Low-code platforms will usher in the future of work, one that’s democratic, efficient, and automated.
While low-code automation isn’t a new concept, it’s gained renewed hype amid the pandemic by enabling institutions to quickly create and scale solutions to the most pressing problems. For example, healthcare organizations leveraged low-code software robots to reduce wait times at drive-up COVID-19 testing sites and automate test results reporting on site and in medical facilities. As a result, medical staff have had more time to spend with patients instead of getting bogged down by clerical work.
With the power to help organizations operate more strategically and maximize their teams’ potential, low-code automation stands at the forefront of software development. Gartner predicts that low-code application building will be responsible for more than 65% of all app development functions by 2024, with about 66% of big companies using a minimum of four-low code platforms.
However, despite the buzz around the innovation, it can be challenging to understand what exactly makes a platform low code as well as how to deploy it once you find the right vendor. Let’s cut through the hype and properly define low-code platforms and the different ways organizations can use them to democratize technology across their business.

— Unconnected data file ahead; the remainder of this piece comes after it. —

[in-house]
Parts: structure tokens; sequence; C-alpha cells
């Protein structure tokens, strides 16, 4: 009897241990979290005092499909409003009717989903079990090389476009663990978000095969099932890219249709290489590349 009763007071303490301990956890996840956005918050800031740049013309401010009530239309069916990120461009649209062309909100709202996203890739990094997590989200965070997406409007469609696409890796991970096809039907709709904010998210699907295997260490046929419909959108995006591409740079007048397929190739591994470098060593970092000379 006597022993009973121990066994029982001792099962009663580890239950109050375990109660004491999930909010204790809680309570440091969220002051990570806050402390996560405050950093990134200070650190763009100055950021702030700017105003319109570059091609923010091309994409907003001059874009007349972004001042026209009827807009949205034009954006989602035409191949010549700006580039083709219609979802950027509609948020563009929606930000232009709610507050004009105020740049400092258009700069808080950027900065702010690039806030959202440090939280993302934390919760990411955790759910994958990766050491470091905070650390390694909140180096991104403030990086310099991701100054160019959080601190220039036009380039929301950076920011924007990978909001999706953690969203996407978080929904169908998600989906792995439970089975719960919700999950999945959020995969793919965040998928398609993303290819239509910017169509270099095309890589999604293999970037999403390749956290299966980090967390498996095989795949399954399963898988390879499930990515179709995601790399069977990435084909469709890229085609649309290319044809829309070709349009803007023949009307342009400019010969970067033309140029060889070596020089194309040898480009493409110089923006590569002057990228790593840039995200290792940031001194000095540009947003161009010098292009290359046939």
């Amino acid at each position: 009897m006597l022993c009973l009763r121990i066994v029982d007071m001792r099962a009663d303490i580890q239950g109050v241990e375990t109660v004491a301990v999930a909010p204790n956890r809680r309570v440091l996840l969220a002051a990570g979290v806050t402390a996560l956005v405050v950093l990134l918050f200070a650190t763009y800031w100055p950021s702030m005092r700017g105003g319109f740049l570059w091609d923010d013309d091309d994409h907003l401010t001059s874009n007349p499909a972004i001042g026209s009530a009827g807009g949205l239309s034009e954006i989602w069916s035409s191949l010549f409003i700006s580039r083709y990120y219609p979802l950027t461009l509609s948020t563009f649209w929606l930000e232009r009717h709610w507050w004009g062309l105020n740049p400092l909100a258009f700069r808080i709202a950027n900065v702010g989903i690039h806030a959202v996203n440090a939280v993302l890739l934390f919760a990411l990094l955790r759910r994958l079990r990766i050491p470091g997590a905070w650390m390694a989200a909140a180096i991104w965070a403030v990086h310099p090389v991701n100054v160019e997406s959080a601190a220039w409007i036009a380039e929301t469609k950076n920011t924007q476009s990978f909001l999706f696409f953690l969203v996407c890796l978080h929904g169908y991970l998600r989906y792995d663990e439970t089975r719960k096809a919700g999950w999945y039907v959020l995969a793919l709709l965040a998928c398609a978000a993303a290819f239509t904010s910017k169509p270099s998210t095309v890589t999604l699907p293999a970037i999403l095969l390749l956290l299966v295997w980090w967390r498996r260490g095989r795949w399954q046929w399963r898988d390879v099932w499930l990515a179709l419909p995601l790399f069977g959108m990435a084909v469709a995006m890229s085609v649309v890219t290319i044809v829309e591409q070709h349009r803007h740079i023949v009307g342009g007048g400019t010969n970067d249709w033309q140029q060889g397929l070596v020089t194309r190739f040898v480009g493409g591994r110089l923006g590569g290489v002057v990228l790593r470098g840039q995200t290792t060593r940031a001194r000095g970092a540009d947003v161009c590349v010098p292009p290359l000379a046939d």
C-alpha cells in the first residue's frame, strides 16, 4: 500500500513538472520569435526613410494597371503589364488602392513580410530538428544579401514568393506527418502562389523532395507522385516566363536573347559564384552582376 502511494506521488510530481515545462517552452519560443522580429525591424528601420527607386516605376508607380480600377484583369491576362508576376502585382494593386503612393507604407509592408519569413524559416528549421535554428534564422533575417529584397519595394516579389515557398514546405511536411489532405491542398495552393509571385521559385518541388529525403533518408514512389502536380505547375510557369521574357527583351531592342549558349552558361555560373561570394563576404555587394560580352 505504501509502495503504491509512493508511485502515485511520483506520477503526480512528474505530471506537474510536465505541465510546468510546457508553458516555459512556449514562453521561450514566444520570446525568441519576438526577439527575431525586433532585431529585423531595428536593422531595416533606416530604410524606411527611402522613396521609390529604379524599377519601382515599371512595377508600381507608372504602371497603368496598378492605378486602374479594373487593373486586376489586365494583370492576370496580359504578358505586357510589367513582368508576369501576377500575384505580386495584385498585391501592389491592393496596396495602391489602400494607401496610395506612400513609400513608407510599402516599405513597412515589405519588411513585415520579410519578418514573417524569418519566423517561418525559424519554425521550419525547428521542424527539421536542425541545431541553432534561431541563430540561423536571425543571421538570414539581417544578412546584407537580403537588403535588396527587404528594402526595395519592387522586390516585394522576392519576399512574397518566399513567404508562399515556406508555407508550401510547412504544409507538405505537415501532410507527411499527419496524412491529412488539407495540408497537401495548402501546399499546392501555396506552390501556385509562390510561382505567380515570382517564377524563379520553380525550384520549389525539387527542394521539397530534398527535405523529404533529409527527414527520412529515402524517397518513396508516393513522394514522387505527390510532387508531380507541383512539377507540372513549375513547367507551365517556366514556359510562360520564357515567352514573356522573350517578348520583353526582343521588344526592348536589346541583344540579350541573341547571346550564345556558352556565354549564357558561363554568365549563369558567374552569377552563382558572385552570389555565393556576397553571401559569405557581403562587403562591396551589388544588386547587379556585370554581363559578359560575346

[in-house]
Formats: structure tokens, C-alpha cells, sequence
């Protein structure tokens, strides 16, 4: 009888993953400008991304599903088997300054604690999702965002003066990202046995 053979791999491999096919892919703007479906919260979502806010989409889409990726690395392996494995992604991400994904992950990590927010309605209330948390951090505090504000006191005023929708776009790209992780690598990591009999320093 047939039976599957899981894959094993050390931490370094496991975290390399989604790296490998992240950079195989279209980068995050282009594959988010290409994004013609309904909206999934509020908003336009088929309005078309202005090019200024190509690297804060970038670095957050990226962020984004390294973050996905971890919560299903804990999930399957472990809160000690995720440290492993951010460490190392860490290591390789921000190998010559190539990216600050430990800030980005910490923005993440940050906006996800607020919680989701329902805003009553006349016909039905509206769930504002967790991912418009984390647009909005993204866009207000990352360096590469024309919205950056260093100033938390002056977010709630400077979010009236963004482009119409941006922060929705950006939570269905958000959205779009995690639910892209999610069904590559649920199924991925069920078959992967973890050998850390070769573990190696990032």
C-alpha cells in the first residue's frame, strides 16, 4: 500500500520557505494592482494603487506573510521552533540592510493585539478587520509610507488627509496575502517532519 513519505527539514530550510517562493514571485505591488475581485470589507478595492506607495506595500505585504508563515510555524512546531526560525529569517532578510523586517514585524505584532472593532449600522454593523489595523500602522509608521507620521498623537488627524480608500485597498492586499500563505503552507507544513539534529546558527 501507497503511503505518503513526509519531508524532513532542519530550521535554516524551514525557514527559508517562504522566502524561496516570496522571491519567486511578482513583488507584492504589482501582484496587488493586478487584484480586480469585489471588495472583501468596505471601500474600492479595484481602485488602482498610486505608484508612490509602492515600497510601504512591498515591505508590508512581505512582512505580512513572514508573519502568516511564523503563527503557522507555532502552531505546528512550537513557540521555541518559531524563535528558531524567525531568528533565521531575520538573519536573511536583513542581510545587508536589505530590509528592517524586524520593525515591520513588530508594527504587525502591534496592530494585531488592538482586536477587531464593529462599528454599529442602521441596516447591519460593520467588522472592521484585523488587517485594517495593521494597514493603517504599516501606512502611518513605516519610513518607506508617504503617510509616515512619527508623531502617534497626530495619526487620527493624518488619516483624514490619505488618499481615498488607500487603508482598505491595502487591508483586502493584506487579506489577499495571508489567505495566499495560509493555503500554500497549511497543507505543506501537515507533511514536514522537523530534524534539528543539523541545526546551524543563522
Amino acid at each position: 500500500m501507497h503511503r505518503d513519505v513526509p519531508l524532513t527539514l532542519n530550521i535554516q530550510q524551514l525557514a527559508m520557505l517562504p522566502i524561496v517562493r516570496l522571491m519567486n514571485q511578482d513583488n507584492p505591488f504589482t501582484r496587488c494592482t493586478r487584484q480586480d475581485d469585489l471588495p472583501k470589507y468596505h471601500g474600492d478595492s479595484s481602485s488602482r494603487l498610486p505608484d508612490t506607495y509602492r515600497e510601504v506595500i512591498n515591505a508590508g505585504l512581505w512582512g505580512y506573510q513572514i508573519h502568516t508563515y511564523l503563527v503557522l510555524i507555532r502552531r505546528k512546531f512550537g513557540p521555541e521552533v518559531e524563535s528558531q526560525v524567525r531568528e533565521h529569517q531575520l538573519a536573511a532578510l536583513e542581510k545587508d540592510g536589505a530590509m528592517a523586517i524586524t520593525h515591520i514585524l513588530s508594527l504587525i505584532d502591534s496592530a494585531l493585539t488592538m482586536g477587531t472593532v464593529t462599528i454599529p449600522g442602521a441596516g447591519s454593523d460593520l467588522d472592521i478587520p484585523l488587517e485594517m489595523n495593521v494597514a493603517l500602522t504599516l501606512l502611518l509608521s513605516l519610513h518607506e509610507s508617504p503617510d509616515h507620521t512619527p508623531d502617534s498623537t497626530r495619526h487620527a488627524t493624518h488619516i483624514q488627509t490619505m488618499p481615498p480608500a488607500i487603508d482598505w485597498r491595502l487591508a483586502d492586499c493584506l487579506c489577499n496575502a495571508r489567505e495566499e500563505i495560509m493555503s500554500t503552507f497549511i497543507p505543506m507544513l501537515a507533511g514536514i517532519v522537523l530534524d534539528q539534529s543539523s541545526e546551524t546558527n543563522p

A true low-code platform enables democratic access to automation
In our recent survey of global office workers, 63% of respondents view automation skills as critical in their career development. As automation becomes increasingly common in the workplace, employees across departments are recognizing the value in automating part of their workflows to unlock greater creativity and strategic thinking.
Historically, access to automation and application development has resided with technology experts in IT and software engineering, resulting in a bottleneck when colleagues across the organization put in IT requests that they are unable to solve for themselves. Consequently, IT’s bandwidth is often too limited to respond to every ticket in a timely manner. Low code eliminates that bottleneck by enabling business users to take part in software development themselves, regardless of their role or their level of technical training.
As its name suggests, low-code automation requires minimal (and in some cases, zero) coding for users to build their own applications. Instead of complex coding, a true low-code platform leverages robotic process automation (RPA) to make the connections between an organization’s tech systems. Through a customizable and intuitive interface, employees can adapt these pre-designed automations to serve their specific needs. Low-code automation extends the practice of software development to less technically inclined individuals so that they can easily build web applications—complex ones, at that—without IT intervention. As a result, employees have the agency to make their own workloads more manageable. They can program automations like logging customer forms into the company’s database—an activity that can eat up hours of employees’ days—or flagging high-value emails based on defined key phrases contained in them so that the employee knows to respond sooner and increase their productivity.